Mumbai: A proposal to buy facial recognition software which might help catch criminals preying on victims on railway premises has been shot down by the railway ministry as it is too expensive.
Had the proposal been accepted, the Rs 2 crore software would have synchronised with the railway’s own integrated security system (ISS), and matched physical features of wanted men and women if they were caught on any of the CCTV cameras on railway premises.
City officials had been pushing for this American-based software for the past two to three months, however the ministry declined the proposal last week saying that other than the Rs 2 crore investment, US private companies were asking for additional money per annum for license renewal.
“The ministry feels that the Rs 2 crore itself was a big push for the software but the fact that the American-based companies were asking for an annual fee to renew license to use the software was a bit of a stretch. What the private companies were asking for is standard practice when any government agency uses their software.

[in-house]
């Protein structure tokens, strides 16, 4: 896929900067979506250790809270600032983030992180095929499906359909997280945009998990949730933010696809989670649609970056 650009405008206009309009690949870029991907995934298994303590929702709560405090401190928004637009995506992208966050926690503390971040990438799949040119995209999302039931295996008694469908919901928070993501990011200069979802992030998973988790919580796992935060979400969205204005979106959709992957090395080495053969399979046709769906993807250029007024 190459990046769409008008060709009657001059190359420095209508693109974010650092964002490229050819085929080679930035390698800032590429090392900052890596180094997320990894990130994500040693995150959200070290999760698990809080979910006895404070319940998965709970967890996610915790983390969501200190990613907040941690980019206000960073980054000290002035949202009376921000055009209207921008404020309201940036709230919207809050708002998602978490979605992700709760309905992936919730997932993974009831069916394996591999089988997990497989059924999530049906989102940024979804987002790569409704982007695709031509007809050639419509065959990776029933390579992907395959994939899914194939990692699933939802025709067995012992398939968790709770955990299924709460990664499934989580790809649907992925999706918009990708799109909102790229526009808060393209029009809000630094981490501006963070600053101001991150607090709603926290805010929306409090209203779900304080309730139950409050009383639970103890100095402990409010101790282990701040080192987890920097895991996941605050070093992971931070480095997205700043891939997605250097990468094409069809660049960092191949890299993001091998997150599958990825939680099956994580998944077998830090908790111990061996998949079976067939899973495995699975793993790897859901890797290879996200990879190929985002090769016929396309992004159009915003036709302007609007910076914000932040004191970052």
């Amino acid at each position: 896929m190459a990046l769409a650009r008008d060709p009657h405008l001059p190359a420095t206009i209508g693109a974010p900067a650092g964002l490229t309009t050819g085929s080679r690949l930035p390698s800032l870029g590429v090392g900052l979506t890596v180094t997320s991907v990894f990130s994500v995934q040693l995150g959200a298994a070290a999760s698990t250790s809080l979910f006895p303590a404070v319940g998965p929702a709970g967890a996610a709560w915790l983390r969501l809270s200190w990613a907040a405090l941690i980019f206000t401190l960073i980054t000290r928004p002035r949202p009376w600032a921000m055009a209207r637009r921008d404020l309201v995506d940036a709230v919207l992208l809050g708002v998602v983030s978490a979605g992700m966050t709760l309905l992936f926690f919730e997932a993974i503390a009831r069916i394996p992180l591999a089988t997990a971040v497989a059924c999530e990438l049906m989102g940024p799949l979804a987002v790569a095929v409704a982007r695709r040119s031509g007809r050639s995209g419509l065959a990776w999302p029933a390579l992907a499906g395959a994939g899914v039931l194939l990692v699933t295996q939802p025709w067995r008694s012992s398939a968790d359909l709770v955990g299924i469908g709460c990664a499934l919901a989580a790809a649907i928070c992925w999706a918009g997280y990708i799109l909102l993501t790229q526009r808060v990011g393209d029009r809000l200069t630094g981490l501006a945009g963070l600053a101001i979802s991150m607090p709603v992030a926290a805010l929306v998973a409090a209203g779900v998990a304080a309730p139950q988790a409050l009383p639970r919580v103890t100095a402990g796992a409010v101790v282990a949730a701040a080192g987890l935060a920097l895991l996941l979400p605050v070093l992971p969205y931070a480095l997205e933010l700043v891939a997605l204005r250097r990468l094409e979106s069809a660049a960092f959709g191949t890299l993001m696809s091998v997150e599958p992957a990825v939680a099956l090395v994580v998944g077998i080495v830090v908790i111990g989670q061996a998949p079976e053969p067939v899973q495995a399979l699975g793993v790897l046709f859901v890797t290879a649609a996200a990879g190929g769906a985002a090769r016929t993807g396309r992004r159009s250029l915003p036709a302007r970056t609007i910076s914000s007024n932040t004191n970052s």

However, Mumbai suburban and our passenger trains within and outside the state are already such loss-making assets that the ministry has asked us not to pursue the idea any longer,” said an official on condition of anonymity.
In the event it had been deployed, the software would have used data from Railway Police Force (RPF) and Government Railway Police (GRP), including photographs and sketches of repeat offenders, and matched it with offenders suspected of committing crimes. This matching would have been done through images caught on any of the CCTV cameras placed on platforms and entry/exit points at stations.
The software uses important physical characteristics to match wanted criminals and throws it up to officials along with the location of the person’s last seen. “The width of your forehead, cheek bones, the space between your eyes, your jaw – the software reads all these features and tries to find anyone who matches the same. It is highly accurate and is used in the defence sector back in America,” the official said.
So, if a commuter lodged a complaint of robbery and a sketch of the assailant had already been put up on the system, the software would try to find the person through CCTV camera. “It basically helps us catch the offender quicker and takes less manpower,” added the official.